To accomplish that, she said the court can either narrow or eliminate the viability line, or give states more leeway to legislate in areas of “medical uncertainty,” which would allow for more restrictions on the procedure.
Larsen also said the change in position by Mississippi officials in their filings — to now asking for Roe to be overturned — warrants dismissal of the case.
“The decision to reconsider precedent is a significant one. It can have substantial consequences for both the country and the court as an institution, so this court has never undertaken the task lightly,” Larsen and a group of law professors argued in a filing with the high court. “Given these stakes, the court should not consider overturning nearly half a century of precedent when that issue was not properly raised in the petition for certiorari.”
Also pending before the court are requests for the justices to hear cases involving laws from Arkansas and Missouri that prohibit abortions performed because the fetus may have Down syndrome, as well as a New York regulation requiring employer health insurance plans to cover abortions.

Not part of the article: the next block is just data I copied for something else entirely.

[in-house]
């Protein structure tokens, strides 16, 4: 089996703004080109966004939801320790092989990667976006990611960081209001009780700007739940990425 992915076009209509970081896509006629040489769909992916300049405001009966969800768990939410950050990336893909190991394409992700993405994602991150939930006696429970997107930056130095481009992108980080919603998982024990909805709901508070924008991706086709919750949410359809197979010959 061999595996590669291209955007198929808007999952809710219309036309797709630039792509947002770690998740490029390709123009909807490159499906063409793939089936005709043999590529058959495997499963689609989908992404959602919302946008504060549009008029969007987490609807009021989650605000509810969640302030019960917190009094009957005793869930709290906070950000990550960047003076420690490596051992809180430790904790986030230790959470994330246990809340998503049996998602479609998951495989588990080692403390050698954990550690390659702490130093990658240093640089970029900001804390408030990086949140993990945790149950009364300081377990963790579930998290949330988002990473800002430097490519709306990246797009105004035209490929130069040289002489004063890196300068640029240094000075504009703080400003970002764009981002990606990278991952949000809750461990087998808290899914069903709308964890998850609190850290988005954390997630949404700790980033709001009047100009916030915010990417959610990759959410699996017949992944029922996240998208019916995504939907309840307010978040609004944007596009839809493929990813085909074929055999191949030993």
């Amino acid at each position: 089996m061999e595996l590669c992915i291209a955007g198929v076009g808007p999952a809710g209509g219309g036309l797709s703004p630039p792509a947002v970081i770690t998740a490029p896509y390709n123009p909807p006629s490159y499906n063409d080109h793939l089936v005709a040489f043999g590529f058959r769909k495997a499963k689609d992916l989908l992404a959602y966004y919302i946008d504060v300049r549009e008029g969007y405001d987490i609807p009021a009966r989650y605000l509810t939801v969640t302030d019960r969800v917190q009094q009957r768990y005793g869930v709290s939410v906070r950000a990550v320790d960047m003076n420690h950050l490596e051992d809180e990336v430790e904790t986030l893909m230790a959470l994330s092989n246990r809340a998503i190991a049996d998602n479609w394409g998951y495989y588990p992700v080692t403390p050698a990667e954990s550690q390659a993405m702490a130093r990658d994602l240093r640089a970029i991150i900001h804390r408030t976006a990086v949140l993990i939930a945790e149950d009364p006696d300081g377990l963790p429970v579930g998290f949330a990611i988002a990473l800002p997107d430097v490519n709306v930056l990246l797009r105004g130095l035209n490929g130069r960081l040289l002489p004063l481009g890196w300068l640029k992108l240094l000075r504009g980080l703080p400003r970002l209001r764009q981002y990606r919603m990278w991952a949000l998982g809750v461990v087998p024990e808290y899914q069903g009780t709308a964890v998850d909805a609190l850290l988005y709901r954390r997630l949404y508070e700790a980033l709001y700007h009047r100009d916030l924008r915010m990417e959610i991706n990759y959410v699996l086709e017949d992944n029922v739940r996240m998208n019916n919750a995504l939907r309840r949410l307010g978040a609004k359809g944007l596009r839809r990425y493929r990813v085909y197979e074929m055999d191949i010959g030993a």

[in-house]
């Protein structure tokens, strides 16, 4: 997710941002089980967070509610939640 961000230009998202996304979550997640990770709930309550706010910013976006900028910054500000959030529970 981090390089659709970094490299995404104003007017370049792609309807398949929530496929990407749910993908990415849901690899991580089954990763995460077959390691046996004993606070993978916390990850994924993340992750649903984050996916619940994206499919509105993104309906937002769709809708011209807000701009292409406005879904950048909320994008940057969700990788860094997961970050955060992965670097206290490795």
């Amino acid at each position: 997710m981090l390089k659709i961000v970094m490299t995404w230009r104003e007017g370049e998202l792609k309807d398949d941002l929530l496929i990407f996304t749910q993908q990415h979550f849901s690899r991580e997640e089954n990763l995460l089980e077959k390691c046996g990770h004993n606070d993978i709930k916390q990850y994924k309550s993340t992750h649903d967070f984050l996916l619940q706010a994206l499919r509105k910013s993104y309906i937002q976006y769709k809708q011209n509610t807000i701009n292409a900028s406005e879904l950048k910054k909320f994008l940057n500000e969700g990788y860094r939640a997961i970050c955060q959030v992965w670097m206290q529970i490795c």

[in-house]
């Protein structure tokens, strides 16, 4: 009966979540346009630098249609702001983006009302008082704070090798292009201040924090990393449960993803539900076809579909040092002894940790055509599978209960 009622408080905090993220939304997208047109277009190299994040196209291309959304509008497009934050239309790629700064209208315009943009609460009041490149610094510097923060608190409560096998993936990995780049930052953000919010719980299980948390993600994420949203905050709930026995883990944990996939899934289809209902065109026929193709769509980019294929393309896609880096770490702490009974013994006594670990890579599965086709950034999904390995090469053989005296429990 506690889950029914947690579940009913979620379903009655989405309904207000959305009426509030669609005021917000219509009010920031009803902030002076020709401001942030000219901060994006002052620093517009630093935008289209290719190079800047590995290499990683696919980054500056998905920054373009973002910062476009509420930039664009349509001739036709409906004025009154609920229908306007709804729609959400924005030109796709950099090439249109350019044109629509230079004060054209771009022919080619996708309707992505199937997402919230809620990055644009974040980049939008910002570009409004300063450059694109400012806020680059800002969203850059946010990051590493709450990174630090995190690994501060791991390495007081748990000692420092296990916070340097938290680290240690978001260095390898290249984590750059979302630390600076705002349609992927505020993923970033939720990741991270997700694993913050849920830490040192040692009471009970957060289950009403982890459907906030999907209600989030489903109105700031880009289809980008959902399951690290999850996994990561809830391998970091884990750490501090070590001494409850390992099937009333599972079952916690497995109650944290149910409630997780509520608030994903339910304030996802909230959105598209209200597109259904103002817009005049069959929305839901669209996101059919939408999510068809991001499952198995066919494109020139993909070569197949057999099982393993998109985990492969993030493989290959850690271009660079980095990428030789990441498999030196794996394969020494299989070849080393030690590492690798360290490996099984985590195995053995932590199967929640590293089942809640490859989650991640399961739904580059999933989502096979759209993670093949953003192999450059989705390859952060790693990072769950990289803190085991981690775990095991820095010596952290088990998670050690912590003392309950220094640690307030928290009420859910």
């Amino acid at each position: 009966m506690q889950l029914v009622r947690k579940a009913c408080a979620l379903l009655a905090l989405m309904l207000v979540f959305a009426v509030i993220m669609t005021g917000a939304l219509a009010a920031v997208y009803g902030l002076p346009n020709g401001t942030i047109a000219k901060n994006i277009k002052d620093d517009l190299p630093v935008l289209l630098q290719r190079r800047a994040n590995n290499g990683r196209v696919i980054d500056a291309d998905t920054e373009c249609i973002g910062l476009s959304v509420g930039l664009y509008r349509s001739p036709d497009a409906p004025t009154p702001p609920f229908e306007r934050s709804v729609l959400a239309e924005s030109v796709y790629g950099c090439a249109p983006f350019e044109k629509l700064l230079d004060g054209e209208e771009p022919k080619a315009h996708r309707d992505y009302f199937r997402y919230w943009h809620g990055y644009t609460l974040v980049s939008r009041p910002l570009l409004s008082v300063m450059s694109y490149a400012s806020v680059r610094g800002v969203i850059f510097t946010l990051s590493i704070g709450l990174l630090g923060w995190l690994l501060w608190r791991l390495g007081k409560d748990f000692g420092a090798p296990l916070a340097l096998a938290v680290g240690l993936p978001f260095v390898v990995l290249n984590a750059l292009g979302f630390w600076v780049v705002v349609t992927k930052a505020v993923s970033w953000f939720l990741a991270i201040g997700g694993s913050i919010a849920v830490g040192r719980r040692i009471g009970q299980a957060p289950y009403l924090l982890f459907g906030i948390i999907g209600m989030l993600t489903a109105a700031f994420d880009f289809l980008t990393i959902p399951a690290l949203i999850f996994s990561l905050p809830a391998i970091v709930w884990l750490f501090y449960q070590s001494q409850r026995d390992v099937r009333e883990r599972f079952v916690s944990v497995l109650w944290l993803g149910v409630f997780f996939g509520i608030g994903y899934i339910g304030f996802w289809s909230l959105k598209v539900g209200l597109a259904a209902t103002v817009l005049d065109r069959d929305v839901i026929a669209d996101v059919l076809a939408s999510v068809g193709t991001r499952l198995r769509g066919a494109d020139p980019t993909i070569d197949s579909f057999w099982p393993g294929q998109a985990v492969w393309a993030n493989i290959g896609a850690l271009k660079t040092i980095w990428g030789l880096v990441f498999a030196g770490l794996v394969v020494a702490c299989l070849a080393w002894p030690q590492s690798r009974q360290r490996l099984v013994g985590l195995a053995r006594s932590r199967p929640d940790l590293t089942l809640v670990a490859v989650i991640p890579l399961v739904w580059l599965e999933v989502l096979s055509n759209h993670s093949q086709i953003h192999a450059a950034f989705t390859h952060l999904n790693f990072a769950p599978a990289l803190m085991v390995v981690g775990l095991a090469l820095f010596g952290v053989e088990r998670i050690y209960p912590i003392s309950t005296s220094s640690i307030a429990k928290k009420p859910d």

A challenge to a Texas law banning abortions after roughly six weeks, the most restrictive in the nation, has also landed back before the Supreme Court after it split 5-4 in declining to block the measure earlier this month. Abortion providers are now asking the justices to immediately review their case before a lower court rules, fast-tracking their challenge.
Religious groups have tended to fare well at the Supreme Court in recent years, and that trend is expected to continue this term with a religious liberty case involving a Maine tuition assistance program.
At issue in the legal battle is whether the state violates the Constitution by prohibiting students participating in a student-aid program from using that assistance to attend schools that provide religious instruction.
Kannon Shanmugam, a Supreme Court litigator and partner at Paul, Weiss, Rifkind, Wharton & Garrison, said the dispute is the “most significant First Amendment case” on the court’s docket this year. It, along with the gun rights and abortion cases, hits on the areas of constitutional law that “in many ways tell us the most about how justices look at the law,” he said.